The charitable care issue heated up so much in Vermont that the city of Burlington decided to tax the 500-bed Medical Center of Vermont. "The hospital was not a charity anymore . . ," said John L. Franco, assistant city attorney. "It was acting more and more like a business. "
"The hospital was receiving $2.8 million in tax breaks and only giving $1.4 million away in free care. So we sent them a tax bill for $2.8 million and boy were they surprised. Our feeling was the city will tax the hospital and the city will provide the charitable care," said Franco.
Hospital spokesman Larry Gilbert said: "The hospital (which has a $100 million budget) deserves tax exempt status because it is a charitable institution. " Gilbert said the case, which is awaiting a decision from a Superior Court judge, should be instrumental in better outlining state laws governing non-profit institutions. "No matter who loses, the case will go to the Supreme Court," Gilbert said.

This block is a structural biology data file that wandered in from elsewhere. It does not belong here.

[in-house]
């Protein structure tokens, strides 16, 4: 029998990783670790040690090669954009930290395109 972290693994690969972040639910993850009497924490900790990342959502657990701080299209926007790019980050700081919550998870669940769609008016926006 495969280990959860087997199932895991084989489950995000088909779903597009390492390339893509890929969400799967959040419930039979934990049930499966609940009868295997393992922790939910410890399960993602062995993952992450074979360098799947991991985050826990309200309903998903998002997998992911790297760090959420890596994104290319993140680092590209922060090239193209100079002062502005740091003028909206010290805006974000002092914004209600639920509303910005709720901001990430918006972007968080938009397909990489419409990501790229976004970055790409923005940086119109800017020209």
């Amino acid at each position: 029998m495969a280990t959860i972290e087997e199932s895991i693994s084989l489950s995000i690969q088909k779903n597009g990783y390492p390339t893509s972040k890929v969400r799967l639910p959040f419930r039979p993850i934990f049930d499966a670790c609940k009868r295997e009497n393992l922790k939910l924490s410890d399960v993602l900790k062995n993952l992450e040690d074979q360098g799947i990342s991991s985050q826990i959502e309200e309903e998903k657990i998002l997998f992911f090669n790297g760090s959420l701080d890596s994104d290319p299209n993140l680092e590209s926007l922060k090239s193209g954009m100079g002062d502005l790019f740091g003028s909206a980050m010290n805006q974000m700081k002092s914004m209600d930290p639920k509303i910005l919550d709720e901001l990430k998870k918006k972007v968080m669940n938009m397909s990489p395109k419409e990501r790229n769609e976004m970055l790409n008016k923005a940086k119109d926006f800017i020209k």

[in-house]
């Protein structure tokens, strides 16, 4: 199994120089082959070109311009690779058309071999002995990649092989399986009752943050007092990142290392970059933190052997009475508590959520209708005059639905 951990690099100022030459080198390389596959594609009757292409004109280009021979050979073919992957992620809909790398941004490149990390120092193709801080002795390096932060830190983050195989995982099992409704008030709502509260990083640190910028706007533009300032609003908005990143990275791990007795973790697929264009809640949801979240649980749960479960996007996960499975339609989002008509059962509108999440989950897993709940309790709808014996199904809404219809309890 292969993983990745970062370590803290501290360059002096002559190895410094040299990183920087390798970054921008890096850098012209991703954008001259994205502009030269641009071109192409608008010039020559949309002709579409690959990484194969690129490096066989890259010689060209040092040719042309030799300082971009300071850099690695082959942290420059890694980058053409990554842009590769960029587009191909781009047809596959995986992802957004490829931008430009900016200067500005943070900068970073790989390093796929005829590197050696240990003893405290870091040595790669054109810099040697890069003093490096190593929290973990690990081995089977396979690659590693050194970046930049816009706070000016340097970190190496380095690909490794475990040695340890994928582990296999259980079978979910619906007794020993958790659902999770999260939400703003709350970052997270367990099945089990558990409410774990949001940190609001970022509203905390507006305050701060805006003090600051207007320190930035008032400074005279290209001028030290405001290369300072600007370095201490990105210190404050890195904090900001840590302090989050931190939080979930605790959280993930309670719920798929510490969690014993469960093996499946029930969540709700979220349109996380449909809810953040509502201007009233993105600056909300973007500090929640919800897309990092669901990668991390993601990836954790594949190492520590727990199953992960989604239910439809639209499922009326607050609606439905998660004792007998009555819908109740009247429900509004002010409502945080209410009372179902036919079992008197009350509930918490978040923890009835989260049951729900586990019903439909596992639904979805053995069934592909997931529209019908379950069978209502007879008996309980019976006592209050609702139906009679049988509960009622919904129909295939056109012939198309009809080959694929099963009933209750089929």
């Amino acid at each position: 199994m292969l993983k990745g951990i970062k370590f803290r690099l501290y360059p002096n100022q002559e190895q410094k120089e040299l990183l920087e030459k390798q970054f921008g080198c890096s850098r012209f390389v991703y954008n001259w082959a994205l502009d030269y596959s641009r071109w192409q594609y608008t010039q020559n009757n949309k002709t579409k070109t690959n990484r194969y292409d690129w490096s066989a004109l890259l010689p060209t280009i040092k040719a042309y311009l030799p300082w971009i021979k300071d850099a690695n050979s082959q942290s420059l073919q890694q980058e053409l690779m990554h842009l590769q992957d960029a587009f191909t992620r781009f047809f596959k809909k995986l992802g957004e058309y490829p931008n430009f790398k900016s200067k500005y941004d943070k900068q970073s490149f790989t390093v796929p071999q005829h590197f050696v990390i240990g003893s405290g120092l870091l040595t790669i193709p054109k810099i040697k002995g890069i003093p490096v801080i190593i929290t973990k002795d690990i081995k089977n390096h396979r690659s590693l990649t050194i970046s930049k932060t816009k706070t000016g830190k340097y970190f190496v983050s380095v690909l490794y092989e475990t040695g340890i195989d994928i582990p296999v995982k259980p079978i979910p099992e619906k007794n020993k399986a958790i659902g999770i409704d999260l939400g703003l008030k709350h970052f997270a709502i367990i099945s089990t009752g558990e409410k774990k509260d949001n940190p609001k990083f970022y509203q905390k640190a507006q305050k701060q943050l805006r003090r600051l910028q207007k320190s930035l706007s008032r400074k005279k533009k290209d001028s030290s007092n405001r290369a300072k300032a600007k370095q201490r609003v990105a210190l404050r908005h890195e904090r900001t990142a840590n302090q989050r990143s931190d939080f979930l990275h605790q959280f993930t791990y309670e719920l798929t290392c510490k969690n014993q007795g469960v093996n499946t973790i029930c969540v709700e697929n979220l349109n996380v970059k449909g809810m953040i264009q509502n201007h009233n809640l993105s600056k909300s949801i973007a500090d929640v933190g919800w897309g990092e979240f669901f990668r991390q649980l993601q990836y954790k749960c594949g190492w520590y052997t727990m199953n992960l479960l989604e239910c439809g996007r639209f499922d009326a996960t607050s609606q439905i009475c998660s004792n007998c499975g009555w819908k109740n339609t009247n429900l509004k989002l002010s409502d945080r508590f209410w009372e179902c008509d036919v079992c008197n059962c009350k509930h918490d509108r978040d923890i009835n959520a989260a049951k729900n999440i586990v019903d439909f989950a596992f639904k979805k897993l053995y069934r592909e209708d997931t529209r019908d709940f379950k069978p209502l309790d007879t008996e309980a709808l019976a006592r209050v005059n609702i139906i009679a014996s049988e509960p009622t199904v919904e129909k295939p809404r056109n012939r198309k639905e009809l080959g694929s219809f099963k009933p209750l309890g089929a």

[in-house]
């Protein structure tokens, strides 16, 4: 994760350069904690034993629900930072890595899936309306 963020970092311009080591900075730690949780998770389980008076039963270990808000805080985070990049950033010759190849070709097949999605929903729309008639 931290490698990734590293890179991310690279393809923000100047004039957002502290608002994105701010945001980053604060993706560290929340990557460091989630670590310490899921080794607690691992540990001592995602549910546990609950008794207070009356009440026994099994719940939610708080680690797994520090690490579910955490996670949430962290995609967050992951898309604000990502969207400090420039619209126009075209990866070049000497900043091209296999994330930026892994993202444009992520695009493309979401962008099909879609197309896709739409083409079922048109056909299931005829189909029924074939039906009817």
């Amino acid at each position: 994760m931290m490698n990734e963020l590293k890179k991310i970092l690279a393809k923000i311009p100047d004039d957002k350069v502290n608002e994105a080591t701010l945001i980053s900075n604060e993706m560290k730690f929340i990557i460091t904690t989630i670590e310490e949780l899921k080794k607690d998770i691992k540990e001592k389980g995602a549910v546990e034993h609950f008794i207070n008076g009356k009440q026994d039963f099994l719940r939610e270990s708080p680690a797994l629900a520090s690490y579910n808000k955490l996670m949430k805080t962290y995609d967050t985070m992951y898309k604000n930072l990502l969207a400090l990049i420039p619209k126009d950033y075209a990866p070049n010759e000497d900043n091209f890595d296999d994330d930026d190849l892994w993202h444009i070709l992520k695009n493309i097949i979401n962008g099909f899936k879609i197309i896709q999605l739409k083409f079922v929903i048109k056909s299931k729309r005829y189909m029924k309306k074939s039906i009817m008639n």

The charitable mission of non-profit hospitals is being redefined by the extremely competitive health care industry. Government cutbacks to Medicare, Medicaid and other programs forced hospitals to compete like any other business. As a result, they began competing with each other to better attract patients and doctors.
Rashi Fein, a Harvard University medical analyst, said that hospital management has not yet acclimated to its new environment and is finding it difficult to retain charitable missions in a volatile business world.